I kept my head covered and made sure to cleanse before and after entering the bone house. I could palpably feel the miasma as I got within a certain distance of the bones. Miasma isn’t always bad. It’s a side effect, a very natural side effect of some experiences, and certain types of contact. Weddings cause miasma for instance, (something that cracks me up every time I think of it lol) from which one must be cleansed. Death has its own kind of purity but it’s very different from the potency of the living. It is miasma, and cleansing is required after contact. From the moment I sat foot on the grounds, I knew I was in a state of intense miasma, something that pretty much continued until I returned home and cleansed. Actually, given the level and type of ancestor work that I do, I’m pretty much always in a state of mild miasma. I realized this and it’s import on this pilgrimage. I’m not yet sure of the consequences of this to other ritual work. I do know that I cleanse frequently but likewise given the frequency of my contact with the dead….I’m not sure how it’s all ultimately going to work. I suppose figuring that out is part of moving to the next level as an ancestor worker.
At any rate, the moment I stepped on the grounds of the church, bone chapel, and cemetery I felt the shift in my energy. I made sure my head was covered and when the tour started, went in. I ignored the tour guide (the tour was in Polish anyway, of which I only have a smattering). I connected with the dead there, introduced myself, paid my respects, and made my prayers.
This ossuary (called Kaplica Czaszek – skull chapel) was a pretty late construction: 1776-1804. To create what he called a ‘sanctuary of silence,’ a Czech priest Wacław Tomaszek dug up over thirty thousand skeletons and used at least three thousand of them to adorn the chapel. The rest are in a pit beneath the chapel. There are an awful lot of military dead there: from the Thirty Year’s war, the Silesian wars, as well as victims of various epidemics. It is apparently the only such chapel in Poland, at least as far as my research has shown.
When I was there, squeezed into a corner next to a wall of skulls and bones, I noticed that many people had brought their children. One poor little fellow was doing ok until the guide opened up the trap door to show the ossuary beneath the church, then the child began to cry. I suppose seeing the pit with the bones frightened him. His parents comforted him quickly and well but I wish I’d had enough Polish to tell him that it was ok. That this was a special place, a good place, that our dead watch over us, and that really, they need somewhere to keep their stuff (i.e. their bones)!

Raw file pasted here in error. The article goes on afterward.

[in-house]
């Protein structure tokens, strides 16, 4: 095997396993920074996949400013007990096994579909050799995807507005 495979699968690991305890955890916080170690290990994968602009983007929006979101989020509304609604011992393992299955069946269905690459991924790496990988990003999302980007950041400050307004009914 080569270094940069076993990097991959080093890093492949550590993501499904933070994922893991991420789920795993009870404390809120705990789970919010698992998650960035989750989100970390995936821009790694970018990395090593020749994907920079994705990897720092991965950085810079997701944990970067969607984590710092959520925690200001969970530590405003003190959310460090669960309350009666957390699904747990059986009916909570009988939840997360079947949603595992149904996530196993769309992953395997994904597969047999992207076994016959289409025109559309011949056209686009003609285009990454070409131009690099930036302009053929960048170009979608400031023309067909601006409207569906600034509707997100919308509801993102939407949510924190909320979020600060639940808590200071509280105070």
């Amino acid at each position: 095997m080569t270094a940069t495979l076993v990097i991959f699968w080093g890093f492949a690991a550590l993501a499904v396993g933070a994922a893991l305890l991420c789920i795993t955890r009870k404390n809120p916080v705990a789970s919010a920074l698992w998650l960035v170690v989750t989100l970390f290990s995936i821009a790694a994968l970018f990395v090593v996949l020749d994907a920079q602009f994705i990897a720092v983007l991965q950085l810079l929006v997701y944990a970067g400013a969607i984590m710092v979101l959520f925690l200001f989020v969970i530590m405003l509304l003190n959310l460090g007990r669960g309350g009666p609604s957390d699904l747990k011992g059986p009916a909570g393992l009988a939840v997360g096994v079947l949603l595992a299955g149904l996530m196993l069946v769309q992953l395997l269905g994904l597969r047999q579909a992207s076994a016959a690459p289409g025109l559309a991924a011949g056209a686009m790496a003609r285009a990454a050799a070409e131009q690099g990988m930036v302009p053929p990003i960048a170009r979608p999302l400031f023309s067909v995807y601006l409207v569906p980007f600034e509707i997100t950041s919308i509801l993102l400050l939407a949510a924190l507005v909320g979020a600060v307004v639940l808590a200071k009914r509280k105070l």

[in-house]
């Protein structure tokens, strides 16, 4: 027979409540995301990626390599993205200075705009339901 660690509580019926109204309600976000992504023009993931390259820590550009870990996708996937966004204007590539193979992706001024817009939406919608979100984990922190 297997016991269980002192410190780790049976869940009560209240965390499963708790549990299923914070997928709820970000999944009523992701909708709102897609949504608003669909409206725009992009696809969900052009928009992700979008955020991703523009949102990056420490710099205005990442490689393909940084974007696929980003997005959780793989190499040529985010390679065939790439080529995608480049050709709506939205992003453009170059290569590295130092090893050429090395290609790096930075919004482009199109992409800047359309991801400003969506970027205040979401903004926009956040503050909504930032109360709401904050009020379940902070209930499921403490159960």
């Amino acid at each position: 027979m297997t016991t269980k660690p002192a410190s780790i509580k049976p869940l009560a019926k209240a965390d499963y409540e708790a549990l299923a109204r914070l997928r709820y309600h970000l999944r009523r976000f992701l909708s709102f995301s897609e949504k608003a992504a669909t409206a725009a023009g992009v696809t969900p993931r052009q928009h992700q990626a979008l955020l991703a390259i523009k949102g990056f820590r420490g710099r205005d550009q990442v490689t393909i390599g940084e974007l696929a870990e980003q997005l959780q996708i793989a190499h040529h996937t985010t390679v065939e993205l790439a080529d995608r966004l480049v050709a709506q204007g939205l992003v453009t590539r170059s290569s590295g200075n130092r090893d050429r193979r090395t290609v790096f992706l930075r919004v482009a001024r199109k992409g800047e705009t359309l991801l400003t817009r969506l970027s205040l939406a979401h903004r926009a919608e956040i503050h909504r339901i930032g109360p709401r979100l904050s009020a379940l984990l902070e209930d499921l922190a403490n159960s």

Despite all of this, visiting this chapel was intensely moving. I petitioned them for help breaking through any blockages in my ancestor work and promised to consistently honor them (and brought back a small token to facilitate just that). It was disorienting being in such close contact with over thirty thousand dead and their remains. I had the sense of a lot of people whispering around me. I think this was a really good introduction for my pilgrimage. It was the least intense of the places that I visited, and a nice way to ease into what could have really knocked me on my ass. It allowed me to get a sense of what the remaining sites would be nice, and how I could better prepare. I also got to see what the emotional texture of the experience would be like, and what aftercare I required.
Ironically, by this time my Marian pilgrimage was already underway – I just didn’t realize it yet! I’d already visited St. Mary’s Basilica in Krakow and the Black Madonna at Wawel castle – both pilgrimage sites. We had also inadvertently gone to Kalwaria Zebrzydowska, another site of Marian pilgrimage where we had the opportunity to pray before Her icons. This was one of the most amazing gifts that I was given during this pilgrimage. For years, I’ve had a surreptitious devotion to Mary. I started honoring Her a couple of years ago because several of my ancestors, who had all had devotions to Her in life, clamored for me to add Her image to my ancestor shrine for them. Occasionally they would ask for things for Her. I was sort of ok with that, but it was uncomfortable. It’s been something that I’ve struggled to integrate into my other practices since they requested it. I was always deeply ambivalent about it though. That all resolved with this pilgrimage. Poland and its intense piety gave me that gift and I am immensely grateful.
I honor Mary now for three reasons: 1. My ancestors want me to. It’s important for them. 2. Here is a Holy Power that allows Her image to be used by numerous indigenous Goddesses so that They can continue to receive veneration. All Marys are NOT the same. I respect this immensely; and 3. She’s a good patron for a godatheow. I also think it’s good to acknowledge where we come from. Mary sustained many of my ancestors through some very dark times. When I first went into ST. Mary’s Basilica, I had to stop and just sit in one of the pews and cry. Firstly, there was a powerful sense of Presence, of a Divine Presence very, very old (and I might add indigenous to that place, well before the advent of Christianity) that heard the prayers of Her people and gave them comfort. There was also the sense of generations upon generations of pain and hope and love and fear and desperation and so many other emotions having been poured out before the shrines and icons. I could sense it layered into the very stones of that Church, and I could sense it pouring from those worshippers present today. It doubled me over. There is something about Marian theology that supersedes the narrow constraints of the Church into which it is tied. …possibly why since the counter-Reformation, Her veneration has been attacked. At any rate, as I spent my days dealing with the dead, She brought a necessary breath of comfort and coherence to my journey.
It really was a place where all the disparate threads of my religious journey came together: Odin, the Norse Gods – my home–, Mary, the Orisha, the Roman Deities…I saw vestiges everywhere and the land itself spoke to me; and always, everything was guided by my dead.
We left Myslenice, and indeed Poland, on July 18, taking a car to Prague. I made offerings the night before we left, to Poland, to Krakow city spirit, to Myslenice town spirit, and to Hermes, and asked for safe passage to Prague, which was granted. It was a quiet, uneventful journey notable only for the shift in colors, and the sudden change in roadside shrines – whereas they were largely to Mary in Poland, suddenly in the rural Czech Republic, the shrines all began to show the crucified Christ (much less interesting to me lol). By Prague, even those vestiges of devotion were lacking. Prague is glorious, beautiful, and was the staging point for the next phase of my ancestor pilgrimage. I’ll talk about that tomorrow.
(all photos are mine. Please do not use without permission).